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The Price for Their Pound of Flesh: The Value of the Enslaved, from Womb to Grave, in the Building of a Nation Hardcover – January 24, 2017
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“Berry’s groundbreaking work in the historiography of American slavery deserves a wide readership beyond academia.”
—Publishers Weekly, Starred Review
“In this sharp, affecting study, Berry reminds us of the cold calculus at the intersection of slavery and capitalism...A well-researched, effectively presented piece of scholarship that forthrightly confronts slavery’s brute essence.”
“...highly readable and addressing the most heartbreaking and starkly gruesome aspects of slavery.”
“With The Price for Their Pound of Flesh, Berry is now seen as a breakthrough writer who completed the herculean task of filling in the blanks of one of the darkest episodes in American history.”
“A brilliant resurrection of the forgotten people who gave their lives to build our country. Rigorously researched and powerfully told, this book tallies the human price paid for the nation we now live in and restores these unrecognized Americans—their hopes, loves, and disregarded dreams—to their rightful place in history. Searing, revelatory, and vital to understanding our nation’s inequities.”
—Isabel Wilkerson, author of The Warmth of Other Suns: The Epic Story of America’s Great Migration
“Daina Ramey Berry’s harrowing account of how slaveholders turned every aspect of a slave’s life into a commodity to be sold on markets—from the reproductive possibilities of enslaved women to the corpses of deceased slaves—is a must-read for anyone interested in understanding American history, or our contemporary dilemmas. Reading The Price for Their Pound of Flesh will leave you with an overwhelming sense of sadness, but also with great anger that we are still failing to fully overcome this history’s legacy.”
—Sven Beckert, author of Empire of Cotton: A Global History
“Daina Berry has written the richest account of the many ways in which an enslaved African American’s body was bought and sold throughout her or his lifetime. From the cradle to the grave and beyond, enslavers priced black bodies based on their imagined fitness for labor, sexual exploitation, use as collateral, and even their value after death as dissection cadavers. In horrific detail, Berry shows that there was a price tag placed on every pound of flesh. She also shows the efforts of enslaved people to assert that their lives had values beyond the money that could be rendered from their muscles and extracted from their bones. Out of the certainty that their souls were pearls beyond price, black people fought to make room for their own system of human values.”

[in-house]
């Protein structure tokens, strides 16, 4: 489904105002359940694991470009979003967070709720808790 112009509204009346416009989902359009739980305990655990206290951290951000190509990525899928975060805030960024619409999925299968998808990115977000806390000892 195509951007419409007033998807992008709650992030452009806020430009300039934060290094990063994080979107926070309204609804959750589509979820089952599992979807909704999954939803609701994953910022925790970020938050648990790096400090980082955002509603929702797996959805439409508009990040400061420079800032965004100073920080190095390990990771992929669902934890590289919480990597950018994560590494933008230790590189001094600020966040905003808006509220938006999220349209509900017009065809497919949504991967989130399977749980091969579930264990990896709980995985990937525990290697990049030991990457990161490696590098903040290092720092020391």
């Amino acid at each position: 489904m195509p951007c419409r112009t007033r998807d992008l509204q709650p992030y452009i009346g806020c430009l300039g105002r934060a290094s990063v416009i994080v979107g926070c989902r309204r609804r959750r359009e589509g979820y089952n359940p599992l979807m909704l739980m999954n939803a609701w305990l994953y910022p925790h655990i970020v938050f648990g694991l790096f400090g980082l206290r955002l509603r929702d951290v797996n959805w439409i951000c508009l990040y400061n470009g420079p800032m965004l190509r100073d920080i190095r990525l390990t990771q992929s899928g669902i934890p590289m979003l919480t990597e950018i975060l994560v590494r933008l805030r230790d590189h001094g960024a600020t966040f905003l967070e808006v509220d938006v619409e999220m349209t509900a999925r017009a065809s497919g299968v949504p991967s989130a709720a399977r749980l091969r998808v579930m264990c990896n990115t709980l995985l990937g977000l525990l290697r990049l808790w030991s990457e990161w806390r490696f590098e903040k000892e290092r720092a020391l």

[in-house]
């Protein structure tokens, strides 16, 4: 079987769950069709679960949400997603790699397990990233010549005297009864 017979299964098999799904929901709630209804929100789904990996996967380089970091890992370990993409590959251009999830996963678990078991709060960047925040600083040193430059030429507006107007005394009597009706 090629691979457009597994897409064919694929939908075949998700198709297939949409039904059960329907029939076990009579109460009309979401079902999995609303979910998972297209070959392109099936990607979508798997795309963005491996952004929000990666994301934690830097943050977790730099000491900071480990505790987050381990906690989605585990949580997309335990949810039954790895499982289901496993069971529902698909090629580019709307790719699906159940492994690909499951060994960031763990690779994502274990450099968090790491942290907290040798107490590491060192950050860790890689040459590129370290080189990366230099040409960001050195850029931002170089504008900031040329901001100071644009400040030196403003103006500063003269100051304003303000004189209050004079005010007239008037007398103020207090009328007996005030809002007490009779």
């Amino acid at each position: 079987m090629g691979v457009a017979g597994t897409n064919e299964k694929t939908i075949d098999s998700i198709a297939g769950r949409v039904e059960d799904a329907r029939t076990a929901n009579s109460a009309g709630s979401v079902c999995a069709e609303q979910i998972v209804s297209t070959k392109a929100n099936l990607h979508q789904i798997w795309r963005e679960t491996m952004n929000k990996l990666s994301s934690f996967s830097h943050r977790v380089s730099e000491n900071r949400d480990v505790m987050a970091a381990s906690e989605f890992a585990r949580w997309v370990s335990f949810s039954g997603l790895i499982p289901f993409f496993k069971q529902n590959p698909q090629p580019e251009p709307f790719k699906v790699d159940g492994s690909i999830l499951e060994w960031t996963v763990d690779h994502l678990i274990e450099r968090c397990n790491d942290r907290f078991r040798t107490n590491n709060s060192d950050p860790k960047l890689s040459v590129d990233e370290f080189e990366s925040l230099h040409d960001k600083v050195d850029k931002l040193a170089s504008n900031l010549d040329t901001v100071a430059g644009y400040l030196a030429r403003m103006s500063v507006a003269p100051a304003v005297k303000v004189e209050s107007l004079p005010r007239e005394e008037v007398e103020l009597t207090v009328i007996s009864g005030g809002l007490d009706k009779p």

—Edward E. Baptist, author of The Half Has Never Been Told: Slavery and the Making of American Capitalism
About the Author
Daina Ramey Berry is an associate professor of history and African and African diaspora studies, and the Oliver H. Radkey Regents Fellow in History, at the University of Texas at Austin. An award-winning historian, she is also a Distinguished Lecturer for the Organization of American Historians. She lives in Austin, Texas.
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Top customer reviews
And yet, the text is not well written and is heavily padded--many points are made over and over and over. It struck me as a fascinating and riveting 50-70 page article that was stretched and padded to make it into a book. And Dr. Berry's focus on the human dignity of the slaves causes her to mislabel their owners as "enslavers" (on every page), but an "enslaver" is the person who makes you a slave. Under the circumstances of the time, the people Dr. Berry references were "owners" and the slaves were, in every sense, their property.
Well worth reading, but be prepared to skim and skip.
The author coins the term soul value, an unprecedented term that she utilizes to highlight --and to a certain extent measure and perhaps evaluate-- the force through which enslaved people felt their own worth, acknowledged and exercised their agency, a value that went beyond their economic worth. She introduces enslaved women, men and children, who lived their lives on their own accord, even when, in order to do that, they chose to take their own lives. This is a fascinating historical account on enslaved life and slave resistance that re-defines slave value, price, and enslaved empowerment.
This simply, is a fantastic book that everyone should read beyond the historian, and/or history buff.